Dictionary<string, System.Configuration.ConnectionStringSettings> _localStrings = new Dictionary<string, System.Configuration.ConnectionStringSettings>();

    public void AddLocalConnectionString(string name, string connstring)
    {
        System.Configuration.ConnectionStringSettings cs = new System.Configuration.ConnectionStringSettings(name, connstring);
        _localStrings.Add(name, cs);
    }

    public void RemoveLocalConnectionString(string name)
    {
        _localStrings.Remove(name);
    }

    public System.Configuration.ConnectionStringSettings this[string name] {
        get 
        { 
            return _localStrings.ContainsKey(name) ? _localStrings[name] : System.Configuration.ConfigurationManager.ConnectionStrings[name]; 
        }
    }
}

Or you could always go quite a bit heavier and use something like the Enterprise Library Configuration Block.

Haven't tried it yet, but perhaps you can alter the value of an existing connection string at runtime? For example, instead of:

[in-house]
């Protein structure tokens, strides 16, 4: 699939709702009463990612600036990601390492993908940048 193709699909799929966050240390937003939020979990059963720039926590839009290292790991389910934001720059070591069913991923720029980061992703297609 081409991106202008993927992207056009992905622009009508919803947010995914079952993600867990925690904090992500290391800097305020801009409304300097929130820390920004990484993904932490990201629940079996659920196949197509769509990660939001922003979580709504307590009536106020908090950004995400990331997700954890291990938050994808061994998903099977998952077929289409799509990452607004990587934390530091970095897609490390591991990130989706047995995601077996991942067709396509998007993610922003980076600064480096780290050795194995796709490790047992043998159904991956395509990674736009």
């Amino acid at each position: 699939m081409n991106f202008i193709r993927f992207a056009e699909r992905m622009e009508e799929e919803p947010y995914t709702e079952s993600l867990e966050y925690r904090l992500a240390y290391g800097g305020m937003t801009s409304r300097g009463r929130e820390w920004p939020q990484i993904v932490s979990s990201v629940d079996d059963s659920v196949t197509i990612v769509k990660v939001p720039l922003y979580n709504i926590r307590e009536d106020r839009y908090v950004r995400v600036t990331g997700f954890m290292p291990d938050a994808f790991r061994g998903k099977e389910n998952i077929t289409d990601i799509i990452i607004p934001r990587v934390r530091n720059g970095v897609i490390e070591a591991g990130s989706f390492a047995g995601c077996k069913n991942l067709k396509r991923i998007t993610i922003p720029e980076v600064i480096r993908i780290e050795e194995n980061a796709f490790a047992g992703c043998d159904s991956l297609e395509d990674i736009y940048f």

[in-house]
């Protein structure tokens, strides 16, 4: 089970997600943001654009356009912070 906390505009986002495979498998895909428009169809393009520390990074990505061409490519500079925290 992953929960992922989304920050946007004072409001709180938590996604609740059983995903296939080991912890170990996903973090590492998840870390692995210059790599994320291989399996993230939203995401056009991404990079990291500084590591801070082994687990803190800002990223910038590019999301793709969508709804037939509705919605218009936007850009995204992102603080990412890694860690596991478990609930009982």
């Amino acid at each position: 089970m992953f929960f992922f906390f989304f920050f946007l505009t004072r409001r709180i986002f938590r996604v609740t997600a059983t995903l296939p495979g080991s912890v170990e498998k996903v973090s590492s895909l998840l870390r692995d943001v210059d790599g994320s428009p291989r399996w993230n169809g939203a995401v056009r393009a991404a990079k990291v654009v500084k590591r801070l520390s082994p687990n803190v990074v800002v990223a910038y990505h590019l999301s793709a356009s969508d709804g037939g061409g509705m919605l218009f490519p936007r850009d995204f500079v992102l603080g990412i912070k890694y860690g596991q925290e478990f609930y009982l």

ConfigurationManager.ConnectionStrings.Add(new ConnectionStringSettings(params));

Maybe you could do something like:

ConfigurationManager.ConnectionStrings["myconnection"].ConnectionString = "something";

If so, you could specify the connection string "variables" in config, but set them to false or empty connection strings:

<add name="myconnection" connectionString="SET AT RUNTIME" ... />

The configuration infrastructure supports very robust encryption through the Windows DataProtection API wich uses a machine specific key to encrypt the configuration sections. This way it would not be possible to read the encrypted data anywhere but on the machine where it was encrypted.